Security Software with Simple Settings
jDefend enables you to test your software for any access violations by using simple configuration settings. Its security component allows you to enforce permissions at the test-driver and method levels. Each test driver and method (configured using the TestDriver and Method tags, respectively) can be configured to validate for a number of permissions or no permissions at all. These permission classes can be user-defined. You can configure each permission to be validated by a different SecurityManager, and you can set up your own SecurityManager.
Before running any test driver, jDefend checks for access violations by performing a permission validation on each of the permissions that were configured for that particular test driver. If jDefend finds any access violations, it won't execute the test driver. Only when the test driver is free of access violations will jDefend validate each method for access violations and then execute it.
If you want your test driver or method to run even if an access violation exists, set the abort flag to NO. On this setting, jDefend reports the access violation and continues the test run. For an explanation of security attributes, see the Security Attribute Descriptions table.
Security Attribute Descriptions
||Fully qualified name of the Security_Manager class.|
||If you do not want jDefend to check for this Permission, set this value to YES.|
||If you set this value to NO, jDefend will report the access violations it finds but continue the test run. |
||Unique identifier within the scope of <Methods> tag.|
This id tells jDefend to check this Permission before executing the method with this method id.
||Unique identifier within the scope of <TestDriver> tag.|
This id tells jDefend to check this Permission before executing the TestDriver with this method id.
After implementing the test driver class and configuring the testDriver.xml file, type the following command to start the test run:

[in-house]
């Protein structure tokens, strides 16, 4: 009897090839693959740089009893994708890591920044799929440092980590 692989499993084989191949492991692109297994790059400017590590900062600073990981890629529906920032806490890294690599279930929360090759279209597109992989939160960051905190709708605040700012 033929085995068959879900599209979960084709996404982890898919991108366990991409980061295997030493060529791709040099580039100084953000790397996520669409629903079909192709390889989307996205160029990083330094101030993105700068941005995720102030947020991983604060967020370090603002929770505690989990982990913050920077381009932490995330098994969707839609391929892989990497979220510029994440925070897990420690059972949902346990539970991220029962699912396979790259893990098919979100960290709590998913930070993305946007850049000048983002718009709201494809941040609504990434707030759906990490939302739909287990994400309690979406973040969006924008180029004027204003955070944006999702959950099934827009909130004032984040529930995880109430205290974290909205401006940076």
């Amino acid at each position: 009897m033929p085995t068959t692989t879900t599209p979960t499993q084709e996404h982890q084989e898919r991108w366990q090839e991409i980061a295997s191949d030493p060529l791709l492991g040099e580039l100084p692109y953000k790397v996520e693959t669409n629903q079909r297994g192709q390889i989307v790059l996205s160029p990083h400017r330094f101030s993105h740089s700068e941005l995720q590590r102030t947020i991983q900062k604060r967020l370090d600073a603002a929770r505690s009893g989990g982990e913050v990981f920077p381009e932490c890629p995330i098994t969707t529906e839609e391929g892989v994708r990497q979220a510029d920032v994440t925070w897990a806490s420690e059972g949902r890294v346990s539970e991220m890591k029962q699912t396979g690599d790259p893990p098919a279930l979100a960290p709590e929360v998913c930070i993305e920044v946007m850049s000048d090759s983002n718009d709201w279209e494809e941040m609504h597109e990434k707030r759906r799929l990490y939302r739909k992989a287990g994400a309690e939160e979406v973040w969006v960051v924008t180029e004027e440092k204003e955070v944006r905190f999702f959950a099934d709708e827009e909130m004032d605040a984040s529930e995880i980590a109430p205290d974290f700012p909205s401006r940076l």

Methods on Different Threads
Another neat feature that jDefend offers is it enables you to execute each method of the test driver on a different thread. You can establish method groups when methods have dependencies between them. For example, let's say Method Y has to be executed after Method X is, and both methods belong to one method group. This method group can be run on an independent thread from another method group, and from each thread, jDefend can simultaneously gather statistics such as time taken for executing each method/test driver, total number of test scenarios, number of failed scenarios, and number of successful scenarios. You can turn the logging and tracing on or off from the configuration file.
jDefend also can be used for purposes beyond unit testingtoo many to discuss in just one article, but here's a summary of some of jDefend's other features:
You can selectively turn off the participation of your test drivers.
You can selectively turn off the participation of your test methods in a test driver.
You can setup method dependencies within a test driver, so that methods can be executed in a particular order.
The same method can be run in parallel on several threads.
jDefend automatically records the time taken and the success/failure status for each method.
Existing test drivers can easily be migrated to use the jDefend test harness.
|Author Note: jDefend is free software; you can redistribute it and/or modify it under the terms of the GNU General Public License as published by the Free Software Foundation; either version 2 of the License, or (at your option) any later version. |
This program is distributed in the hope that it will be useful, but WITHOUT ANY WARRANTY; without even the implied warranty of MERCHANTABILITY or FITNESS FOR A PARTICULAR PURPOSE. See the GNU General Public License for more details.
Copyright (C) 2001 Subbu Vedula